Acknowledging The Racial Divide

The last few weeks has been hard for Americans. We’ve all seen the violence, the videos, the news broadcasts. The racial divide that is creeping up in our society is quite staggering and sad. Like much of what we all see online about the shootings and police and riots, we at Reach Consulting believe online forums for discussion about race and racism is unhelpful. But it most certainly needs to be discussed, the truth teased out, prayed over, and ultimately we all need to come to a point where heart-change occurs in all of us.

This post is not about all the current events surrounding the shootings or the catch phrases of “black lives matter” or “all lives matter” or “police lives matter.” It is not about racism or which side is correct. But it is about race. As it has been for decades upon decades, the Church in America is still very racially separated. Sunday is the most racially divided day of the week.

Dividing Lines

When you stand up on Sunday morning, ready to teach, what do you see? Are most of the faces staring at you white? Mostly black? Mostly Hispanic? Why is that? Does what you see accurately reflect the neighborhood in which your church resides? Are you really reaching across cultures and ethnicities? Statistically speaking, it most likely does not.

We find that many churches (if not most) do not reflect the racial diversity found within the churches own neighborhood. With the Hispanic population’s rapid growth throughout the United States, many predominately white and black churches do not reach them. Many predominately white churches are located within neighborhoods that have significantly more blacks than what is represented at the church. It goes both ways.

We hear many pastors say they want their church to better reflect the community in which they minister, but don’t know where to begin. Many cannot accurately define what portion of their community truly is black, white, latino, asian, etc. We think the best place to start is by knowing what your community actually is comprised of. Don’t guess, find out!

The US Census Bureau is the best place to start. With data collected every ten years and updated regularly with other information, the Census Bureau website is a wealth of information! For specific ethnicity data for your location, go here.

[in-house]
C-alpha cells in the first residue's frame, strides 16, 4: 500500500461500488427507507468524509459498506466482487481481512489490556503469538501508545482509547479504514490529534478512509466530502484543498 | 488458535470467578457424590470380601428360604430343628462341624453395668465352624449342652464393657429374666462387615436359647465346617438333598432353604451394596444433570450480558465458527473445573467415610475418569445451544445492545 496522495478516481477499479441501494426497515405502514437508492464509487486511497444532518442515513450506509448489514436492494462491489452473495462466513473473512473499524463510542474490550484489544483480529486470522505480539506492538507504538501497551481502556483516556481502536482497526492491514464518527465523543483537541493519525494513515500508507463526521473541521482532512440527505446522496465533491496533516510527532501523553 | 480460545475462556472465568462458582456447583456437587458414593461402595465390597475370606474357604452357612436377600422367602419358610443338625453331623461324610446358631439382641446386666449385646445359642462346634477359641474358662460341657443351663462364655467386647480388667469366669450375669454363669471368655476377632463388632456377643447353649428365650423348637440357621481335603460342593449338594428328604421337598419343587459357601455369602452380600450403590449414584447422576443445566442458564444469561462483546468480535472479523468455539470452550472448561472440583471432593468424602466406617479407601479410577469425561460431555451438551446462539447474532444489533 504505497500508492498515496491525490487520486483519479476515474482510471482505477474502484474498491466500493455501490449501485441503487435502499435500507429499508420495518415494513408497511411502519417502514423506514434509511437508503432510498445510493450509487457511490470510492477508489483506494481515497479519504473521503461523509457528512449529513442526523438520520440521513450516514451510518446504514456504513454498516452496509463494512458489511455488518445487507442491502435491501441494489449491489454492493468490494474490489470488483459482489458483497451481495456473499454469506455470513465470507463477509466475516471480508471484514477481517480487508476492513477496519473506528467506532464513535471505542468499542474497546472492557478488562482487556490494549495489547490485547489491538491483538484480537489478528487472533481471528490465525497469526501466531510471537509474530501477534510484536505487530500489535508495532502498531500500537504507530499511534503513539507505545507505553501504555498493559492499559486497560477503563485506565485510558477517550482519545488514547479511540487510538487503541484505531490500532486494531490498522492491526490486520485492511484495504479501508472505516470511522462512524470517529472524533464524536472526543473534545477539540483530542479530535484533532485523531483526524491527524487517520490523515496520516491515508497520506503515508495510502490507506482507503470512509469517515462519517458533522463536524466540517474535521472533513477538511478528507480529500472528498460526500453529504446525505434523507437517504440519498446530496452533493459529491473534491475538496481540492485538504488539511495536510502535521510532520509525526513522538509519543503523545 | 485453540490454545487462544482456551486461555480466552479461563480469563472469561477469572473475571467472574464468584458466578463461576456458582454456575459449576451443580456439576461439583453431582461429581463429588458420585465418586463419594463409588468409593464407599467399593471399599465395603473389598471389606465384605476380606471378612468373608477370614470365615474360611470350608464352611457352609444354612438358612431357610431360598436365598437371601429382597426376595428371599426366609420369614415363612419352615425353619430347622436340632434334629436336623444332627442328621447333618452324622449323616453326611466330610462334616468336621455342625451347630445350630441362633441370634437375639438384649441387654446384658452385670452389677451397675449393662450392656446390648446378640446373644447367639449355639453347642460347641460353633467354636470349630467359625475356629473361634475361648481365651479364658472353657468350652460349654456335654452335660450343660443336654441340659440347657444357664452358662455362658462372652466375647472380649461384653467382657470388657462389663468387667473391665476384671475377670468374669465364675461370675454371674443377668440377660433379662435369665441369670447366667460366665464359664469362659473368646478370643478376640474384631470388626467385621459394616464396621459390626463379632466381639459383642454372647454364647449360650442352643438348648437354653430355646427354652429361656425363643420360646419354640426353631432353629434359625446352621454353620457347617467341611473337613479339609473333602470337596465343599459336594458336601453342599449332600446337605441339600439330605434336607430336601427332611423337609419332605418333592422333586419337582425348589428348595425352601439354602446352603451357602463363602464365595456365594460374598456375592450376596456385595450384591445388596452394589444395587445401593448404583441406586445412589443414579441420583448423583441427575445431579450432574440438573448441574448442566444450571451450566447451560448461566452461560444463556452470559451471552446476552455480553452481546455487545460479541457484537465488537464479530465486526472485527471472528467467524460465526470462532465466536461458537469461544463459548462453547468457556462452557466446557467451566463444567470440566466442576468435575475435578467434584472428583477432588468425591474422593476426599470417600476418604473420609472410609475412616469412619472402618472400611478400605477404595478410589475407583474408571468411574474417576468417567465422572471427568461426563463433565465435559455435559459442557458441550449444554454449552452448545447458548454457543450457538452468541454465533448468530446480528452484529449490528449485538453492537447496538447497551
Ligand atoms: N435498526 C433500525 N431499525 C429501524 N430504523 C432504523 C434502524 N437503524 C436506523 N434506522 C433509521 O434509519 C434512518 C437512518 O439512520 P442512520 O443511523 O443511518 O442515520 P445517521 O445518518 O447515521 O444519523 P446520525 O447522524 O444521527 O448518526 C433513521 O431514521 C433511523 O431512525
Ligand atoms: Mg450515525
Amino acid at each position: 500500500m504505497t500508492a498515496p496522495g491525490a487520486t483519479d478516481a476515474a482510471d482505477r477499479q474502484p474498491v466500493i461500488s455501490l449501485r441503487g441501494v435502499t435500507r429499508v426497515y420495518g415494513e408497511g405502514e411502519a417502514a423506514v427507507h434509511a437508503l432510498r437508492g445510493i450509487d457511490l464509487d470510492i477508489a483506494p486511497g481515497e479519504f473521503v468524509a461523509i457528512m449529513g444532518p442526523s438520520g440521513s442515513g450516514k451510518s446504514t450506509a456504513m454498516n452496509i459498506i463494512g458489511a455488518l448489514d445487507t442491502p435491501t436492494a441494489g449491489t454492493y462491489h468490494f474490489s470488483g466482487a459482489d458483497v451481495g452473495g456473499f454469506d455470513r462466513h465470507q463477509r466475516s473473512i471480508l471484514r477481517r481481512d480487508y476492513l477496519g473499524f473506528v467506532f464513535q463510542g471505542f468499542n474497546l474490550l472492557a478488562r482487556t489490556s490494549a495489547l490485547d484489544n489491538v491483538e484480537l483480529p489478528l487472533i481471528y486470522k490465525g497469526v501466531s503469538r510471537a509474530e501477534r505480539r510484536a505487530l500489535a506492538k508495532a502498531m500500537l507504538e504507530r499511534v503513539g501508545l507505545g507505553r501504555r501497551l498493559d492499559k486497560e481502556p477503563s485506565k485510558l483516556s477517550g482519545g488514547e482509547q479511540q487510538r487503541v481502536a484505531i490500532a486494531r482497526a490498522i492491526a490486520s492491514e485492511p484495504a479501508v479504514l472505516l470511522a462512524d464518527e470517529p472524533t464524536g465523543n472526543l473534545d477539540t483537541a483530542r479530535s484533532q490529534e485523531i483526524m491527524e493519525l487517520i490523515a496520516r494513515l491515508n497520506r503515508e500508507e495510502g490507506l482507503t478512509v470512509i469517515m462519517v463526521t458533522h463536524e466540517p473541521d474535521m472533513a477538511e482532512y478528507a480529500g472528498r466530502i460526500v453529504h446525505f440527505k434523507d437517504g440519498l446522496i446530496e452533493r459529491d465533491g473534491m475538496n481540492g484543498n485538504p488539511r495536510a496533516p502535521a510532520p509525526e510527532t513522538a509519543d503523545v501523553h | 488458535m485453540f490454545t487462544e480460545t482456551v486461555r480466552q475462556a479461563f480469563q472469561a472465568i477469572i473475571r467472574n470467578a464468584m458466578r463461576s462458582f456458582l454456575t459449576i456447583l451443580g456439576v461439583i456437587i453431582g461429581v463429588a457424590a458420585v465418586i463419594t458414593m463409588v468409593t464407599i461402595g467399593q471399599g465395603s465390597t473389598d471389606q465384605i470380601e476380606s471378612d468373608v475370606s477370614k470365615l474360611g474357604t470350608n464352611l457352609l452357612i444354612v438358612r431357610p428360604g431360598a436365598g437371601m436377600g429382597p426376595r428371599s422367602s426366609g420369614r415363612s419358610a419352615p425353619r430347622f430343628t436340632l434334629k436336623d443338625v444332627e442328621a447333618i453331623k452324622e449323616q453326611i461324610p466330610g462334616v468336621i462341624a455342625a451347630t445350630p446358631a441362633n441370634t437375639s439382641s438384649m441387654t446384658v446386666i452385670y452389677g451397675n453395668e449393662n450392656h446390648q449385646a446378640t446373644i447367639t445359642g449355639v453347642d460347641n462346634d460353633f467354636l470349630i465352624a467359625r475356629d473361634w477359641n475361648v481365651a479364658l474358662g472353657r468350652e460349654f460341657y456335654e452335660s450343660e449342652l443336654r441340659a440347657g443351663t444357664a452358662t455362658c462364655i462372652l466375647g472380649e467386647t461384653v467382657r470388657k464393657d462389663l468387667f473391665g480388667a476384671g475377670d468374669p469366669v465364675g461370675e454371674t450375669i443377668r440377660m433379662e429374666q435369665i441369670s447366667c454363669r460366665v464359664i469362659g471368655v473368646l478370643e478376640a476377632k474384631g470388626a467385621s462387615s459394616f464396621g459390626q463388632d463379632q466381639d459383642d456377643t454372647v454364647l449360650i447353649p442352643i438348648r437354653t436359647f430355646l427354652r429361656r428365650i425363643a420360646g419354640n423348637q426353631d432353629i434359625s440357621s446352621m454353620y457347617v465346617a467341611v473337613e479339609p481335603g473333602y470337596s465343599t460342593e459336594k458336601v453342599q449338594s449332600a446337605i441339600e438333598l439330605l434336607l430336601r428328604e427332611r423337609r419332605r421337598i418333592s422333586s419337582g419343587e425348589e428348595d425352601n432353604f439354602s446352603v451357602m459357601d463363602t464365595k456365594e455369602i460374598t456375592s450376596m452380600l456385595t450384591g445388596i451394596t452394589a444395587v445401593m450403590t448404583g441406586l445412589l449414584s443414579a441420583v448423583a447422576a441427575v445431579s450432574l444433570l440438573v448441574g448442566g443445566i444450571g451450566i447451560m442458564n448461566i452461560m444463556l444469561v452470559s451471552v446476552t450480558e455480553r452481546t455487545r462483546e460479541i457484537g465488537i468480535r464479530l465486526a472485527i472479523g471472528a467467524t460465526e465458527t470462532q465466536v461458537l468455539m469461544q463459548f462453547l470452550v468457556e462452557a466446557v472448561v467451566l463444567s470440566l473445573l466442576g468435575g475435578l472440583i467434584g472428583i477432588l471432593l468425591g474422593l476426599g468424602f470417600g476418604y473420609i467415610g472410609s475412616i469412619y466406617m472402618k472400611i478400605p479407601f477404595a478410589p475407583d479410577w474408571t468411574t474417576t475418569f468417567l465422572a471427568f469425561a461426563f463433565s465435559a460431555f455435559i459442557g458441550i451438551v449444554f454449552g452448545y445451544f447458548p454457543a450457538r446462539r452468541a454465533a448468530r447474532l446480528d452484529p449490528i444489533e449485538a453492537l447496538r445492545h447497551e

I remember the first time I learned I could research this level of information for free and so quickly. I was on staff at a large church and our executive team was discussing how best to reach the surrounding neighborhoods. After reviewing the census data found online, I had no idea that less than a mile from our campus was a massive population of south-east Asians. Thousands upon thousands were just within our grasp! It greatly altered our conversation because we were realizing most of our congregation was white, sprinkled with a few Hispanics.

There is a racial divide. It is not just in our city economics or our city maps. It is in our city churches. We need to learn what is on the other side of the street, on the other side of the city, and on the other side of the churches. Knowing what your neighborhood is truly comprised of is a great first start to racial inclusivity. It will allow you to better know what your options and ministry focus should be.

We need to know where the racial dividing lines are…so we can cross them. Jesus reached out to those who were not like Him. He walked across the street and met people who had nothing in common with Him and He did this so he could share His message of eternal life. Why? Because he knew that no matter what ethnicity they were, they still needed a Savior.

Fixing racial division starts with listening, understanding, researching, recognizing past wrongs and sins, and working together to fix the discrepancies. It starts with our churches. And as a church leader, it starts with you. Let’s all work together to shrink the racial divide within our churches.


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